American wine-making and -drinking are not modern developments. While Native Americans had been making some kinds of wines, European immigrants brought wine making and drinking culture to the New World since the fifteenth century. Due to unfavorable climate and plant diseases, however, early attempt to establish vineyards in the American colonies were not often successful. In the eighteenth and nineteenth century, European immigrants and their descendants began developing better quality wines with new technologies and grape varieties in various regions, including today’s New York, Ohio, and California. By the end of the nineteenth century, California, particularly the Napa Valley, became the major production site of quality wines in the country. The state’s wines were acclaimed even at international competition. At the Exposition Universelle in Paris in 1889, about forty American wines won medals, and many of them were from the Napa Valley.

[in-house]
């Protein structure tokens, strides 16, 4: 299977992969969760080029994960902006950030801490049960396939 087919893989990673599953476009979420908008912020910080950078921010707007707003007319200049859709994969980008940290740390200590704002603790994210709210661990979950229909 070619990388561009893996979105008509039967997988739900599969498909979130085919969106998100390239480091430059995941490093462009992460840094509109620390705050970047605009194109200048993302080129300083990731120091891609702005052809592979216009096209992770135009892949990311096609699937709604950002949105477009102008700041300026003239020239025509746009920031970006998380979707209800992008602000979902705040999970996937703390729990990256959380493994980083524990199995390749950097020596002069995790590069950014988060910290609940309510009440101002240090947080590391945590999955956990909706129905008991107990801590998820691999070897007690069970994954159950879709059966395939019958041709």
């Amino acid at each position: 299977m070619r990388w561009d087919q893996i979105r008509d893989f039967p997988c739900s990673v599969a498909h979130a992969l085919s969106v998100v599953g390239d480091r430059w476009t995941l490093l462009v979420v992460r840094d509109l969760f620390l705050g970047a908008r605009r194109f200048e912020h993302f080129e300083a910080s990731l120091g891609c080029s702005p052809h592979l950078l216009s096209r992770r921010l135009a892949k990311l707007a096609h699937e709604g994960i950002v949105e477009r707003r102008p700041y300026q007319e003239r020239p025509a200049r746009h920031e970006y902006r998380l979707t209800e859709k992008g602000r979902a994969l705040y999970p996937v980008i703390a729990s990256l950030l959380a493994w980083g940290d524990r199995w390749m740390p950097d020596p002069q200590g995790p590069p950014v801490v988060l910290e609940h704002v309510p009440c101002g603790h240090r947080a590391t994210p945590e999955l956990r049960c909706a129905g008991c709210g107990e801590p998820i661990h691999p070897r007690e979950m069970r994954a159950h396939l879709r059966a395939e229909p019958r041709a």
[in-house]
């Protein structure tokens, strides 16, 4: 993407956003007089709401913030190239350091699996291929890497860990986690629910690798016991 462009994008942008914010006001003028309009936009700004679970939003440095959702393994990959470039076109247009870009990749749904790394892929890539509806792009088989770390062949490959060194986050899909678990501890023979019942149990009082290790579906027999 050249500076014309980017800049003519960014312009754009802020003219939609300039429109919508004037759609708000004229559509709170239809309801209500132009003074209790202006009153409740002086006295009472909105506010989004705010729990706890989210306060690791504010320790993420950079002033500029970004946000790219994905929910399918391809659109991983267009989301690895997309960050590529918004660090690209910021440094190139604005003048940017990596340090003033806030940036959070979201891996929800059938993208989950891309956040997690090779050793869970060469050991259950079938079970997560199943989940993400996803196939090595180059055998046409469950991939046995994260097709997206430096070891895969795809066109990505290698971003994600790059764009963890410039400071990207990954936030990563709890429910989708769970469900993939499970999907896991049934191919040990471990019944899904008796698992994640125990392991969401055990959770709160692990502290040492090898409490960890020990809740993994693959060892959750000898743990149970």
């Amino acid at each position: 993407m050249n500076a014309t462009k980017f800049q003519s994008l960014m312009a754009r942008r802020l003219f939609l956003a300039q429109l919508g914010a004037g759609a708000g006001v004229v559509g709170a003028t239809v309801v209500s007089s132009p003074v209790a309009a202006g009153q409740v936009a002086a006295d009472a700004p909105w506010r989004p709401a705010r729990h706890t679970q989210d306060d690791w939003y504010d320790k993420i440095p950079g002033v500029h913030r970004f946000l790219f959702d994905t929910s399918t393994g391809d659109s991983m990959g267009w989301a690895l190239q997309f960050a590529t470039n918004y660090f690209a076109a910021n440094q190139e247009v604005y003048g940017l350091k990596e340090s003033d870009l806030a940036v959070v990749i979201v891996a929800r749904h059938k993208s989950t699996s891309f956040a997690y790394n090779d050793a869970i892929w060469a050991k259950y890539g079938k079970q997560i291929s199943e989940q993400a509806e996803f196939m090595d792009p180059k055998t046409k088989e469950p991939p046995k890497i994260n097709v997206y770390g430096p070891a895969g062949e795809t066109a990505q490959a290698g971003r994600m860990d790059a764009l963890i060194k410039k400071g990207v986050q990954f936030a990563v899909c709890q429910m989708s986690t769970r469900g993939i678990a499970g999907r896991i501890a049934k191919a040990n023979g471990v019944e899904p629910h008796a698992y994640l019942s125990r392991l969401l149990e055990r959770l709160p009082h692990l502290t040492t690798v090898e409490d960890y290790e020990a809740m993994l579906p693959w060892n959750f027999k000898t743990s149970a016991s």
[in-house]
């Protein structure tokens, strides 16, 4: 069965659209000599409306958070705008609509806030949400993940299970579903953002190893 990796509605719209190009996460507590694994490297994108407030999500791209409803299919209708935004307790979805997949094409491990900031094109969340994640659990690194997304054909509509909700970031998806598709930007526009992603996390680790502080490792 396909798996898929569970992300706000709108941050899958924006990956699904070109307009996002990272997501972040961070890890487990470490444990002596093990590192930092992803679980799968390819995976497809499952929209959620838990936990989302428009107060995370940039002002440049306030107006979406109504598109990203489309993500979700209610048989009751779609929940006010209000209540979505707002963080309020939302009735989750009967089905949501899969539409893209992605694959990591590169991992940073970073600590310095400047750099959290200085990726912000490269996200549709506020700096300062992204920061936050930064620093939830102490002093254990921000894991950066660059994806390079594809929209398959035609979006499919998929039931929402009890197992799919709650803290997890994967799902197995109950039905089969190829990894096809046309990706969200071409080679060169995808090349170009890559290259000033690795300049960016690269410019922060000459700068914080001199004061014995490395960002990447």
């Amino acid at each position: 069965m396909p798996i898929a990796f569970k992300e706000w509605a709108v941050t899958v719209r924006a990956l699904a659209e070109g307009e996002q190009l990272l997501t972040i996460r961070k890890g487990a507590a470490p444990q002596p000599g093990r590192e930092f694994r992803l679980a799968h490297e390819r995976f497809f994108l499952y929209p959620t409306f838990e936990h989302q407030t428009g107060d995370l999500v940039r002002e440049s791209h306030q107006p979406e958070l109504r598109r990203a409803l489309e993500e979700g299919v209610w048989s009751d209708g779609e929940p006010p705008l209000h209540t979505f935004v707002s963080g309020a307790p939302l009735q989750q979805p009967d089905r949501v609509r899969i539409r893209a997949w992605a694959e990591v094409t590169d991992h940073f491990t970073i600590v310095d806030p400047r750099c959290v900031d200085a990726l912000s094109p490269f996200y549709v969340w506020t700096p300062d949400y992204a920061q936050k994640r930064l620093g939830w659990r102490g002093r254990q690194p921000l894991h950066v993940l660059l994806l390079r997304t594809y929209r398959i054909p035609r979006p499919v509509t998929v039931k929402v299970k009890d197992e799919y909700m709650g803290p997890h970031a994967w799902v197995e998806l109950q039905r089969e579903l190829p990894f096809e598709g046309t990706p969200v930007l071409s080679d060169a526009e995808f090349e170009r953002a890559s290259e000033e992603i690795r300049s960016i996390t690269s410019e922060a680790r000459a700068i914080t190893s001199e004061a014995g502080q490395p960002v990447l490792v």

In the nineteenth century, winemakers, intellectuals, and elites promoted wines as the symbol of pastoral ideal and sophistication. Thomas Jefferson, who was dedicated to French culture, was particularly in favor of French and Italian wine in his pursuit of European tastes and sophistication. Jefferson rejected “the strong wines of Portugal and Spain” and selected fine lighter wines to accompany meals. Wine-making and drinking were part of his vision of agrarian ideal.

Beginning in 1922, Prohibition had devastating impacts on American winemaking, and also altered the image of wines. The acreage of fine wine-grape varieties decreased sharply, and table-grape and raisin-grape acreages increased. These latter varieties, less suitable for quality wines, dominated the supply of grapes for American wine well after the repeal of Prohibition. The number of licensed wineries plummeted from 917 in 1922 to 268 by the repeal in 1933.

Right, and the story continues in next post.